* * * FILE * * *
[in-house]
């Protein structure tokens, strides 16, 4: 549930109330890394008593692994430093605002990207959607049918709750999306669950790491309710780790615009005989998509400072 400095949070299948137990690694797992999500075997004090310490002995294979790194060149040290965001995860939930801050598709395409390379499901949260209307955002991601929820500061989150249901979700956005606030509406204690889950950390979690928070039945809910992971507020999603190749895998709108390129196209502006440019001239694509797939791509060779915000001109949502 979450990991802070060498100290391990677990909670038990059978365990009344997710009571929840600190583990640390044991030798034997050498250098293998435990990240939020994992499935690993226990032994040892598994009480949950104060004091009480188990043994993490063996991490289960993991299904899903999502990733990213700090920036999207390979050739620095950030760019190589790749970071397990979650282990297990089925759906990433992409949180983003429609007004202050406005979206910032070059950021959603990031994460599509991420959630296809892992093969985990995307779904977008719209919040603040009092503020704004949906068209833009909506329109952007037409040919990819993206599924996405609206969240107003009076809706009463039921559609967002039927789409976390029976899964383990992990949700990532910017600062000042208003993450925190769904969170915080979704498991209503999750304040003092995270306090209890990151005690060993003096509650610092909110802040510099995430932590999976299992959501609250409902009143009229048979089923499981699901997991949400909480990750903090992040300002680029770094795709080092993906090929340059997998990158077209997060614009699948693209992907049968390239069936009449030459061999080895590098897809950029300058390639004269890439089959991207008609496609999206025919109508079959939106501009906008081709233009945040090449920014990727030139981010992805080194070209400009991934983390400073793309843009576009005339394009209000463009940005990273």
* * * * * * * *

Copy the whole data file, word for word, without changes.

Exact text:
[in-house]
């Protein structure tokens, strides 16, 4: 549930109330890394008593692994430093605002990207959607049918709750999306669950790491309710780790615009005989998509400072 400095949070299948137990690694797992999500075997004090310490002995294979790194060149040290965001995860939930801050598709395409390379499901949260209307955002991601929820500061989150249901979700956005606030509406204690889950950390979690928070039945809910992971507020999603190749895998709108390129196209502006440019001239694509797939791509060779915000001109949502 979450990991802070060498100290391990677990909670038990059978365990009344997710009571929840600190583990640390044991030798034997050498250098293998435990990240939020994992499935690993226990032994040892598994009480949950104060004091009480188990043994993490063996991490289960993991299904899903999502990733990213700090920036999207390979050739620095950030760019190589790749970071397990979650282990297990089925759906990433992409949180983003429609007004202050406005979206910032070059950021959603990031994460599509991420959630296809892992093969985990995307779904977008719209919040603040009092503020704004949906068209833009909506329109952007037409040919990819993206599924996405609206969240107003009076809706009463039921559609967002039927789409976390029976899964383990992990949700990532910017600062000042208003993450925190769904969170915080979704498991209503999750304040003092995270306090209890990151005690060993003096509650610092909110802040510099995430932590999976299992959501609250409902009143009229048979089923499981699901997991949400909480990750903090992040300002680029770094795709080092993906090929340059997998990158077209997060614009699948693209992907049968390239069936009449030459061999080895590098897809950029300058390639004269890439089959991207008609496609999206025919109508079959939106501009906008081709233009945040090449920014990727030139981010992805080194070209400009991934983390400073793309843009576009005339394009209000463009940005990273």